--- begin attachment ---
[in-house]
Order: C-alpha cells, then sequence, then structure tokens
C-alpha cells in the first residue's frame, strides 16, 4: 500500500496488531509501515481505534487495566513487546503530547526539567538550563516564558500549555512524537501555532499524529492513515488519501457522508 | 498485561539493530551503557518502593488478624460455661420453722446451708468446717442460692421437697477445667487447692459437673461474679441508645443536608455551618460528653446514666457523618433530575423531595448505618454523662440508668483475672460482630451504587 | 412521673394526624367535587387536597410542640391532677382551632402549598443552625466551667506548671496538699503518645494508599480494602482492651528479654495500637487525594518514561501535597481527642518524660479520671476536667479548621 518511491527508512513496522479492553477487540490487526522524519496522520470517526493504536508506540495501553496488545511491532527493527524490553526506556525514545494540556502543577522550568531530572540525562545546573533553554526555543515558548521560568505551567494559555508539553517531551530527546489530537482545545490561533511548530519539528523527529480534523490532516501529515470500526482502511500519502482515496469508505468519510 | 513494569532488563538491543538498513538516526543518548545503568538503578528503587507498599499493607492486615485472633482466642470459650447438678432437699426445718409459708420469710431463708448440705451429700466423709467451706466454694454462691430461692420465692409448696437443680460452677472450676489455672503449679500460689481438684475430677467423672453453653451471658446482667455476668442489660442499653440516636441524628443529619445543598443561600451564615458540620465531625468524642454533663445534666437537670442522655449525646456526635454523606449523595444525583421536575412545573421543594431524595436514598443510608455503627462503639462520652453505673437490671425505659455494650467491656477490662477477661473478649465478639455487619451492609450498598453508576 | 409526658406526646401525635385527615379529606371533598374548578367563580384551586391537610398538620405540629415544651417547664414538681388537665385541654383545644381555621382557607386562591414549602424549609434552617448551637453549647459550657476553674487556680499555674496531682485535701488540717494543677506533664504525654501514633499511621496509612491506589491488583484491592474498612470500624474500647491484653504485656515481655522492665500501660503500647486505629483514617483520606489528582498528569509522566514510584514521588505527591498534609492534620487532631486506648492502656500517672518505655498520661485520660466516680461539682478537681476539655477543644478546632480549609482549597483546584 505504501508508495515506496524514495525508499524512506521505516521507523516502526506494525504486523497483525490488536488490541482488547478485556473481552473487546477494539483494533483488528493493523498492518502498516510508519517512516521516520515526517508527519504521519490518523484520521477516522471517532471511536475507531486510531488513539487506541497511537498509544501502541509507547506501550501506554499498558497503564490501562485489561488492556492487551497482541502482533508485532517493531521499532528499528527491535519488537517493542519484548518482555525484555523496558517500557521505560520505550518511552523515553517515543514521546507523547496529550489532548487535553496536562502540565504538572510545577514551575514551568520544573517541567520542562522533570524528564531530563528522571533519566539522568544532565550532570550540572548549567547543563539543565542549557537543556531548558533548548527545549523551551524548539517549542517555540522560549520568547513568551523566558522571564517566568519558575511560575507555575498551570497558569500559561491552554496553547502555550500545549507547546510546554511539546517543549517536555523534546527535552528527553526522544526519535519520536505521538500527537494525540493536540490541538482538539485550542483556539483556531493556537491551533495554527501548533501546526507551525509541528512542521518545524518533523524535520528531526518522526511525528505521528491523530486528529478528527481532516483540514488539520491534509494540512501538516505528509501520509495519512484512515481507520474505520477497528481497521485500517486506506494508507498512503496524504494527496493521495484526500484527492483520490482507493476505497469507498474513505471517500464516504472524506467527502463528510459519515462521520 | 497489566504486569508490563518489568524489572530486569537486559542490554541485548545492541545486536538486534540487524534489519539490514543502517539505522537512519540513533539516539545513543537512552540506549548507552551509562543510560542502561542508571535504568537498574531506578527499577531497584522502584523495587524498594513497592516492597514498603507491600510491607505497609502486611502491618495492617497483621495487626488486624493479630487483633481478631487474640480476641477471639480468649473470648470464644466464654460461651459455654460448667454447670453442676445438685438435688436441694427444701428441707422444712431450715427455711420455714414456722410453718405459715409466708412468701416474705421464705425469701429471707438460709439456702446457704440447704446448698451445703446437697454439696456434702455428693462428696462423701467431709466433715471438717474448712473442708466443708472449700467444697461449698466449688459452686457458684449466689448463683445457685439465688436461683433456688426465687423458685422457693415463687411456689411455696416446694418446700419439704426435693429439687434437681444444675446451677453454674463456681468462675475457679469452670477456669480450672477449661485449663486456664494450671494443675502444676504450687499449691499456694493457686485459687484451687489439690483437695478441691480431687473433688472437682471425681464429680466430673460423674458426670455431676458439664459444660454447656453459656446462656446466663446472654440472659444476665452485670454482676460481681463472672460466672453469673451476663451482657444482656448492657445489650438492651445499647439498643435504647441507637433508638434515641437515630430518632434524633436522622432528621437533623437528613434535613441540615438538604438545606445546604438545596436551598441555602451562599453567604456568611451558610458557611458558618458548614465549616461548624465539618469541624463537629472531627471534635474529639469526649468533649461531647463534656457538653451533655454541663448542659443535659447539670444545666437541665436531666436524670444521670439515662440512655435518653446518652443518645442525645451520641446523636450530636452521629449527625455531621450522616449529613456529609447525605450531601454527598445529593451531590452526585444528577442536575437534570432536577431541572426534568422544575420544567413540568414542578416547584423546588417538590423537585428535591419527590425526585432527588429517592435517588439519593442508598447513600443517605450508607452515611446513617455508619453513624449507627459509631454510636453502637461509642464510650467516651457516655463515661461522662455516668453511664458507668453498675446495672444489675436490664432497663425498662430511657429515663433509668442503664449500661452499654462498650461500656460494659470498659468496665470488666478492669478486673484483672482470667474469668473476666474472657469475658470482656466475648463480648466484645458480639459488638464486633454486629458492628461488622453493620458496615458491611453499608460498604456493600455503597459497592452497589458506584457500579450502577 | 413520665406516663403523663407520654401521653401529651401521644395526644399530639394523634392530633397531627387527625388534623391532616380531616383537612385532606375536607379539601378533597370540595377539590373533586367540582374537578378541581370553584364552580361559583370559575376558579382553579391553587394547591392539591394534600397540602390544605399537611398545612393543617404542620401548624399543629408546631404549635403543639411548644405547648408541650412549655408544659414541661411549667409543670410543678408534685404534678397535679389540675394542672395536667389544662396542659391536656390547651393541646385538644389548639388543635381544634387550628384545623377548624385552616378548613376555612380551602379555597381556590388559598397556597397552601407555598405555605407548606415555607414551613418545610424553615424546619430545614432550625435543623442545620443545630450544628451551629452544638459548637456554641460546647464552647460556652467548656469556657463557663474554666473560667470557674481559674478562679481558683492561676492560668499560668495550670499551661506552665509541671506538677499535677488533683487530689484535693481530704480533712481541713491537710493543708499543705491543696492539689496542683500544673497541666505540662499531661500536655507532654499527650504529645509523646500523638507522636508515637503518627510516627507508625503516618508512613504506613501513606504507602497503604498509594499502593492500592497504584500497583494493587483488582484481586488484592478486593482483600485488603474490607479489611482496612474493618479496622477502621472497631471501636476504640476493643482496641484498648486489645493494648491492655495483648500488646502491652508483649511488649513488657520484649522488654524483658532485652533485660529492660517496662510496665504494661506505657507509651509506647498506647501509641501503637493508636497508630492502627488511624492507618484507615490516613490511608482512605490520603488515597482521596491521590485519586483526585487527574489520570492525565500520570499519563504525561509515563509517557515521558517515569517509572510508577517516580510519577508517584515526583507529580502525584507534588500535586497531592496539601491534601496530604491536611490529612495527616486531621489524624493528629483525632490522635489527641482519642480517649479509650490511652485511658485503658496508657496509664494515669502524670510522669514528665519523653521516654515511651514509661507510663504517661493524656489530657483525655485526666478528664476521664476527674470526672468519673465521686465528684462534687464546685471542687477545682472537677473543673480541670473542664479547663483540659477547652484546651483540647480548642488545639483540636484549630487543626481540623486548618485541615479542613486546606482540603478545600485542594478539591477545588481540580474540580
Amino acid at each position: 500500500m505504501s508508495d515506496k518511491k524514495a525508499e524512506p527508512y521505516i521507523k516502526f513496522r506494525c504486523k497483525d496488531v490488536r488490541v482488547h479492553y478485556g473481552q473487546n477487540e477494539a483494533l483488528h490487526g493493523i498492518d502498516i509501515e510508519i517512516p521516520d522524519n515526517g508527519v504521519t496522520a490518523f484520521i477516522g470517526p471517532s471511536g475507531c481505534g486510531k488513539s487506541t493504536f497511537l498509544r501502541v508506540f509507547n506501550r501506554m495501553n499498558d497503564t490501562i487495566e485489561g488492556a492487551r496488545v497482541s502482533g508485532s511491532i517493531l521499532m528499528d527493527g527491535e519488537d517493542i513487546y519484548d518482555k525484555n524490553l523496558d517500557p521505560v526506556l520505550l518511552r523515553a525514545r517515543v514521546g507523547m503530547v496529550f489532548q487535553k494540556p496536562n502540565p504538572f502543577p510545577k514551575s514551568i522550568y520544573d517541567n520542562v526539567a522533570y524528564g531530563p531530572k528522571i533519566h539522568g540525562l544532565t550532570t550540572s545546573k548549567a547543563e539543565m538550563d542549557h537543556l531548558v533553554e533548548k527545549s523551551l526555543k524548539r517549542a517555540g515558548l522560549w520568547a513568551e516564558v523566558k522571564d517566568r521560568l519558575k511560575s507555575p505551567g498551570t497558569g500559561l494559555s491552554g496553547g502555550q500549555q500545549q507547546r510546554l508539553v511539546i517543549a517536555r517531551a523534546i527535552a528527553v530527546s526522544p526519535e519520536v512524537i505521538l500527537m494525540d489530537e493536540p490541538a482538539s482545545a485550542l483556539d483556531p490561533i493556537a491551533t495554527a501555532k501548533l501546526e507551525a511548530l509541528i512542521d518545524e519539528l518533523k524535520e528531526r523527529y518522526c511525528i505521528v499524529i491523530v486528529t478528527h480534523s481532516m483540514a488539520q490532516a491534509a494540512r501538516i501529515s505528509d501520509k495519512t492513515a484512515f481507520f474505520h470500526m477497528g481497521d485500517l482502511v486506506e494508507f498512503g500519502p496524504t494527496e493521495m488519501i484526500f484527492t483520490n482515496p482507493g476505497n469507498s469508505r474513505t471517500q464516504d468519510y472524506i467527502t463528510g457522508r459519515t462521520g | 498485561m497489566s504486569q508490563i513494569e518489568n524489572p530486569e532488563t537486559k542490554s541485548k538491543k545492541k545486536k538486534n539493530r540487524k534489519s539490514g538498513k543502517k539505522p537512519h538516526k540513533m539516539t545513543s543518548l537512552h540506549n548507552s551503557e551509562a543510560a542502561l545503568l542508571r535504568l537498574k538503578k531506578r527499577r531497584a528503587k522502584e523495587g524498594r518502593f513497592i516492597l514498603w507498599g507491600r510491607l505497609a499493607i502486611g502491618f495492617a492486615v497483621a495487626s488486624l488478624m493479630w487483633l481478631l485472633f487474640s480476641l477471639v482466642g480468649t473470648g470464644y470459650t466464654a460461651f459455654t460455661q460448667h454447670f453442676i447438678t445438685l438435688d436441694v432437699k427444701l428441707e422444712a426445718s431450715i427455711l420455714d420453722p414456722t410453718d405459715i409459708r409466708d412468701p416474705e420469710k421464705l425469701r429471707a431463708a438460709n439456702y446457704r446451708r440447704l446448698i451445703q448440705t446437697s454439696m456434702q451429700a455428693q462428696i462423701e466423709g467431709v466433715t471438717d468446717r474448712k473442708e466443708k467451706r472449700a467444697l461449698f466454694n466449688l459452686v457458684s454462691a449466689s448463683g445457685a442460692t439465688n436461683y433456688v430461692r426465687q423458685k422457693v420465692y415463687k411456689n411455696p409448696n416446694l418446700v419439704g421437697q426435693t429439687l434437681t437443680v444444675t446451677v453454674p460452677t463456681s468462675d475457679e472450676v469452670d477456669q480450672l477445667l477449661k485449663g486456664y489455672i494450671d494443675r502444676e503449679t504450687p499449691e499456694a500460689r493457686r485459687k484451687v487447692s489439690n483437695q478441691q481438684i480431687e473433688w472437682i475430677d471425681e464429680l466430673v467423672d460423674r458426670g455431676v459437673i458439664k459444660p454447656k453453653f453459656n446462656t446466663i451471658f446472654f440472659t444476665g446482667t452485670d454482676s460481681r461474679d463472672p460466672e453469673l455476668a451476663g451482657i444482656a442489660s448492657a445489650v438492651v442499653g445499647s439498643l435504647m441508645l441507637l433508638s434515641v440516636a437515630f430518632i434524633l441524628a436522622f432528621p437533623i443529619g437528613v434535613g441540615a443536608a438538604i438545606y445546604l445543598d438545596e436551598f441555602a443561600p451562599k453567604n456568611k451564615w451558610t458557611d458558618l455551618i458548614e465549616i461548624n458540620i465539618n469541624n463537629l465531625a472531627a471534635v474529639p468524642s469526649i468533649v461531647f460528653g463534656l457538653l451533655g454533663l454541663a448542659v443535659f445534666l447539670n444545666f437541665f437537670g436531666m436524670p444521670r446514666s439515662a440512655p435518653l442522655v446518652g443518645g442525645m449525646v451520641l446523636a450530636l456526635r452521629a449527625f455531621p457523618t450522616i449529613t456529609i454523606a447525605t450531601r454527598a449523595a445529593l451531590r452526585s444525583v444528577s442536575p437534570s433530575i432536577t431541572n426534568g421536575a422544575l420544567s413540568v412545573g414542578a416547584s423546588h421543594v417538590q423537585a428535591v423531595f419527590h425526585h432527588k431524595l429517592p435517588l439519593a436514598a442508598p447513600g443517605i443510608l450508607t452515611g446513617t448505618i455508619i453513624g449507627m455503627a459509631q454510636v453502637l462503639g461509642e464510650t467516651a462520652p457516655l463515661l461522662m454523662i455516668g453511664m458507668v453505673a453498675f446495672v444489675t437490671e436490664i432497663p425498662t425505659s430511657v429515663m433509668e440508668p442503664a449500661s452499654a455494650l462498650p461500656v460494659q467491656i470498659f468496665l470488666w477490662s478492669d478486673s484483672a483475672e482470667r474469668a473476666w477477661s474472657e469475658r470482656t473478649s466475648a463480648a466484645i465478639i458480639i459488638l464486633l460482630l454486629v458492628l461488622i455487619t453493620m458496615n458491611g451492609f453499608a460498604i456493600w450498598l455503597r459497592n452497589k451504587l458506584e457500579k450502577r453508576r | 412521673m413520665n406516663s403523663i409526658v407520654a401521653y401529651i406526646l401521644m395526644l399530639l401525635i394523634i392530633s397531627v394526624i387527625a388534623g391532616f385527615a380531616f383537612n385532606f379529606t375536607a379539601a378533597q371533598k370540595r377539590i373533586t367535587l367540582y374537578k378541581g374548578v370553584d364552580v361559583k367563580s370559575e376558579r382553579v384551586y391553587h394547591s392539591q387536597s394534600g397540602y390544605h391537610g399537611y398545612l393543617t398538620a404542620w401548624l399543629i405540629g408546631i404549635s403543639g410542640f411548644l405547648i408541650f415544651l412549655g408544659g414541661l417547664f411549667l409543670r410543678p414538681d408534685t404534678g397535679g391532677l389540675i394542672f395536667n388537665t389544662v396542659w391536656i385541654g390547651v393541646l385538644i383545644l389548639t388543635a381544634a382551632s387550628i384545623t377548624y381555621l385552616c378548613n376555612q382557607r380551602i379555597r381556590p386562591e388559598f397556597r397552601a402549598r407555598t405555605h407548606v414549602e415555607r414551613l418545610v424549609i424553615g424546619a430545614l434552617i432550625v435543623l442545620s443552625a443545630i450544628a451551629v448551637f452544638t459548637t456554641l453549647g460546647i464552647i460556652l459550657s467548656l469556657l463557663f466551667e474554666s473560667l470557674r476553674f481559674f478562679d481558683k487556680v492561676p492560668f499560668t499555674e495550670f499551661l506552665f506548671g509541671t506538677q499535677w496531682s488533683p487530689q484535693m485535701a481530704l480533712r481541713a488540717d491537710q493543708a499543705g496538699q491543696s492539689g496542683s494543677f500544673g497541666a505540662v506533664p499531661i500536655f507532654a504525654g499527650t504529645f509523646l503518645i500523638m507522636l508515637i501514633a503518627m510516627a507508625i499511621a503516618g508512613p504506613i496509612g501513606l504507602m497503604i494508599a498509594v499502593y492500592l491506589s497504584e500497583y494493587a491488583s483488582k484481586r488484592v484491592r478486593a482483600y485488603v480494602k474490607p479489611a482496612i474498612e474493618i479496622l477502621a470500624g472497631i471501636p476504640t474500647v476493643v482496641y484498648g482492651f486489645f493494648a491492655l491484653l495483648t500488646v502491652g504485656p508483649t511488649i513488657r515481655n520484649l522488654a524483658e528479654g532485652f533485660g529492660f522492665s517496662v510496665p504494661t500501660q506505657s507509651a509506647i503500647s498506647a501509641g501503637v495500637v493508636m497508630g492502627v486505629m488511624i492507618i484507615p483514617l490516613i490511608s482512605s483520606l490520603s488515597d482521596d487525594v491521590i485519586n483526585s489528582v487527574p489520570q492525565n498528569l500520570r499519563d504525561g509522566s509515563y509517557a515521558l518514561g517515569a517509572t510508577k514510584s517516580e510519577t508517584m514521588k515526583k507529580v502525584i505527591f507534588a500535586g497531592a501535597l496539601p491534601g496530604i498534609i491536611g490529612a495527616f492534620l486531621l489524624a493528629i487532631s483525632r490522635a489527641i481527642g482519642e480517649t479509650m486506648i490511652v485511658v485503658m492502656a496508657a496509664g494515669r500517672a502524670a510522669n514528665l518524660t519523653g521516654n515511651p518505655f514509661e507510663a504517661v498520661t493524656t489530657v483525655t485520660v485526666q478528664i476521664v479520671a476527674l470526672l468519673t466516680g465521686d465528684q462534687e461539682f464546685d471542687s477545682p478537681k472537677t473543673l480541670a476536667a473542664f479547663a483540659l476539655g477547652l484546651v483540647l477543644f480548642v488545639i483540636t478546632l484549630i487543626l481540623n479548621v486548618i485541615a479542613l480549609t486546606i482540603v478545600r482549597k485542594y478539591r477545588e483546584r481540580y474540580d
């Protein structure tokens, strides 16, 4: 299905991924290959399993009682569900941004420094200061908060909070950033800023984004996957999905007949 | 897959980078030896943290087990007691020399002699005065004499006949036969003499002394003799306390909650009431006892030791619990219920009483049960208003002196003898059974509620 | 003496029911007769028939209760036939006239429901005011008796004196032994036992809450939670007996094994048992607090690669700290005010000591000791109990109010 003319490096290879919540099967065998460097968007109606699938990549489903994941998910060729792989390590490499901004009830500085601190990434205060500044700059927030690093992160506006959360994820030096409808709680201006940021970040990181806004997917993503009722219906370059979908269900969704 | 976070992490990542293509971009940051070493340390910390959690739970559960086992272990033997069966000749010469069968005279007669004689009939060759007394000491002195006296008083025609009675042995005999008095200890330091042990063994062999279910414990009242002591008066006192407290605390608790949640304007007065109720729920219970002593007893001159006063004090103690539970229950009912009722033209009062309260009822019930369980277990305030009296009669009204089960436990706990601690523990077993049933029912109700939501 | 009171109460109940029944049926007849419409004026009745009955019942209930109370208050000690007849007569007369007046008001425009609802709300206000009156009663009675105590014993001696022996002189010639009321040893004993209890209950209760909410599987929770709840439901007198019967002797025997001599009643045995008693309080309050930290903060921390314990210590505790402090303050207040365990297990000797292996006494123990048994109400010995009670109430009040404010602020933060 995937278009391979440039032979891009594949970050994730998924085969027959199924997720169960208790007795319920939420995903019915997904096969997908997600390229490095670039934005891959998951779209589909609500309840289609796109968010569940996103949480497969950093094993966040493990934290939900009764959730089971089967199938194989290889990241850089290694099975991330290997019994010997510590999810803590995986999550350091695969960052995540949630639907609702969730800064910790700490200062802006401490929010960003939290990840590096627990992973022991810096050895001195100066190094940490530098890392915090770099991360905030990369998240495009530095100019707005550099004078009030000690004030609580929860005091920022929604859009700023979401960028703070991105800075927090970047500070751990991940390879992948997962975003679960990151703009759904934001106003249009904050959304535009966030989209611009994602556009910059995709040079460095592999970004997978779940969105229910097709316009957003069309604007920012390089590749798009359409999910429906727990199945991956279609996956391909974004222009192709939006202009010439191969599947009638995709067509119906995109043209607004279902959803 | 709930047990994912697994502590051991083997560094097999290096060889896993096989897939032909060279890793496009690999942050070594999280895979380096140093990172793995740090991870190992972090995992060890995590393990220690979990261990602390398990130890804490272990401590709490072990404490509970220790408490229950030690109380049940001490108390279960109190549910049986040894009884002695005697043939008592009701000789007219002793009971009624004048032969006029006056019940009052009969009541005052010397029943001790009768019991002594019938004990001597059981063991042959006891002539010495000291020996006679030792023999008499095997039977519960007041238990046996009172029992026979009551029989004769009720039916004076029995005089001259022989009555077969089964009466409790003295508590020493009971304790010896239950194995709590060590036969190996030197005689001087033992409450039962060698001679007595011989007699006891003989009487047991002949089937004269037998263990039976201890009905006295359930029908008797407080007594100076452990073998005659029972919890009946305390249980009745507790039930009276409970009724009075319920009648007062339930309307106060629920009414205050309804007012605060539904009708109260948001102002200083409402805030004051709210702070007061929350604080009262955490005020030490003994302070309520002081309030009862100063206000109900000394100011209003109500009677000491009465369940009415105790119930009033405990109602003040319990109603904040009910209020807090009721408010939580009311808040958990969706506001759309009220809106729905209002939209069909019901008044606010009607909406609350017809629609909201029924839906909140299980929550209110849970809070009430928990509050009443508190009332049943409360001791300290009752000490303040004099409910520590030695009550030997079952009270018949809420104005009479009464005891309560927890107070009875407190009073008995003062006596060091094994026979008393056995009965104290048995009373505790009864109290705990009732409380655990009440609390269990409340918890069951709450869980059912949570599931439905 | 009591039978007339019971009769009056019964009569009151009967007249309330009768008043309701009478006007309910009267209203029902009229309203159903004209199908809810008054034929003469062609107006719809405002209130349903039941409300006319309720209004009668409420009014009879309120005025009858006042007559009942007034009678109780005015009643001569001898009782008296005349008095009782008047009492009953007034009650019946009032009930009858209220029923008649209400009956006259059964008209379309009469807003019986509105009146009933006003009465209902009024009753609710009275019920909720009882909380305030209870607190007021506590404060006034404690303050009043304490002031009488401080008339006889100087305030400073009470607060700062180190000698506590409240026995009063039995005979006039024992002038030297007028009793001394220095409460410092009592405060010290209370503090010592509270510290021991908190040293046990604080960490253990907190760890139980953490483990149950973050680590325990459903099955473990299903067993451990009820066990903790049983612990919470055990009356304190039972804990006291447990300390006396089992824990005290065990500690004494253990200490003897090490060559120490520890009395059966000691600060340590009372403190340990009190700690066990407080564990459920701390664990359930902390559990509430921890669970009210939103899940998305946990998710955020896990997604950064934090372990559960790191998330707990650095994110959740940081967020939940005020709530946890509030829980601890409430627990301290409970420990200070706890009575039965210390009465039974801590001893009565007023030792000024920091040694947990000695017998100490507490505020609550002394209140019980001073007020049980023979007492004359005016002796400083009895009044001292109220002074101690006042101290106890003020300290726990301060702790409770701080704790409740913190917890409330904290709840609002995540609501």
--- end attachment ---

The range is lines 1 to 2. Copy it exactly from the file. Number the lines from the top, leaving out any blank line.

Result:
[in-house]
Order: C-alpha cells, then sequence, then structure tokens